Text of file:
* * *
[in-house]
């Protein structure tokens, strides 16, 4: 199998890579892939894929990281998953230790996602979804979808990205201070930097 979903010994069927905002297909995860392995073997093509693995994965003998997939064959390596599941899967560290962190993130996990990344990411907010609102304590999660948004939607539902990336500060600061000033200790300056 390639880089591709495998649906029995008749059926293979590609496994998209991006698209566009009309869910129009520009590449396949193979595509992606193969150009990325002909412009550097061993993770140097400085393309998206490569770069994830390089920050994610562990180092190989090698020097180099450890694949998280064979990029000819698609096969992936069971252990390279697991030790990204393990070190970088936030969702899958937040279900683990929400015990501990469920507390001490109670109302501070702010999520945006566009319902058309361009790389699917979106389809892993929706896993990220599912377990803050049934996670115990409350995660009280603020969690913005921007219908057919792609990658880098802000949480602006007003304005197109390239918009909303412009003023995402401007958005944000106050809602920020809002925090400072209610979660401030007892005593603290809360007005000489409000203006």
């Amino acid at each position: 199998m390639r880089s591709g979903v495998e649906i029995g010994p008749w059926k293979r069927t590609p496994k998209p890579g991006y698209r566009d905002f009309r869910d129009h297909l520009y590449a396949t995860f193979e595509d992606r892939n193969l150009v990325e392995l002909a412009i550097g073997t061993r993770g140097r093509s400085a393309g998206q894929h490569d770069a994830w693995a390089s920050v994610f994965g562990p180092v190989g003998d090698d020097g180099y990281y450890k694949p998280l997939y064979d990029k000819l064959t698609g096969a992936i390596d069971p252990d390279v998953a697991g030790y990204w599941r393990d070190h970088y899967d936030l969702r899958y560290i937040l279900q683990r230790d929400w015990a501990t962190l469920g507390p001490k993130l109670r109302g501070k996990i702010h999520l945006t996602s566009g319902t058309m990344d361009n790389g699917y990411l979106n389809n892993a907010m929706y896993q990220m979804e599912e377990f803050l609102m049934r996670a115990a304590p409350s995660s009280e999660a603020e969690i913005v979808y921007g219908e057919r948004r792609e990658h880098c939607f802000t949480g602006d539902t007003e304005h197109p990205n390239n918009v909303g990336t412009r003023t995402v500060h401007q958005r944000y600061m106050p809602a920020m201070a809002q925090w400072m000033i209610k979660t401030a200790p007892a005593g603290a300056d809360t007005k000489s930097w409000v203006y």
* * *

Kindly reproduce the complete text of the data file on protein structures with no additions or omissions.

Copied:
[in-house]
């Protein structure tokens, strides 16, 4: 199998890579892939894929990281998953230790996602979804979808990205201070930097 979903010994069927905002297909995860392995073997093509693995994965003998997939064959390596599941899967560290962190993130996990990344990411907010609102304590999660948004939607539902990336500060600061000033200790300056 390639880089591709495998649906029995008749059926293979590609496994998209991006698209566009009309869910129009520009590449396949193979595509992606193969150009990325002909412009550097061993993770140097400085393309998206490569770069994830390089920050994610562990180092190989090698020097180099450890694949998280064979990029000819698609096969992936069971252990390279697991030790990204393990070190970088936030969702899958937040279900683990929400015990501990469920507390001490109670109302501070702010999520945006566009319902058309361009790389699917979106389809892993929706896993990220599912377990803050049934996670115990409350995660009280603020969690913005921007219908057919792609990658880098802000949480602006007003304005197109390239918009909303412009003023995402401007958005944000106050809602920020809002925090400072209610979660401030007892005593603290809360007005000489409000203006």
């Amino acid at each position: 199998m390639r880089s591709g979903v495998e649906i029995g010994p008749w059926k293979r069927t590609p496994k998209p890579g991006y698209r566009d905002f009309r869910d129009h297909l520009y590449a396949t995860f193979e595509d992606r892939n193969l150009v990325e392995l002909a412009i550097g073997t061993r993770g140097r093509s400085a393309g998206q894929h490569d770069a994830w693995a390089s920050v994610f994965g562990p180092v190989g003998d090698d020097g180099y990281y450890k694949p998280l997939y064979d990029k000819l064959t698609g096969a992936i390596d069971p252990d390279v998953a697991g030790y990204w599941r393990d070190h970088y899967d936030l969702r899958y560290i937040l279900q683990r230790d929400w015990a501990t962190l469920g507390p001490k993130l109670r109302g501070k996990i702010h999520l945006t996602s566009g319902t058309m990344d361009n790389g699917y990411l979106n389809n892993a907010m929706y896993q990220m979804e599912e377990f803050l609102m049934r996670a115990a304590p409350s995660s009280e999660a603020e969690i913005v979808y921007g219908e057919r948004r792609e990658h880098c939607f802000t949480g602006d539902t007003e304005h197109p990205n390239n918009v909303g990336t412009r003023t995402v500060h401007q958005r944000y600061m106050p809602a920020m201070a809002q925090w400072m000033i209610k979660t401030a200790p007892a005593g603290a300056d809360t007005k000489s930097w409000v203006y």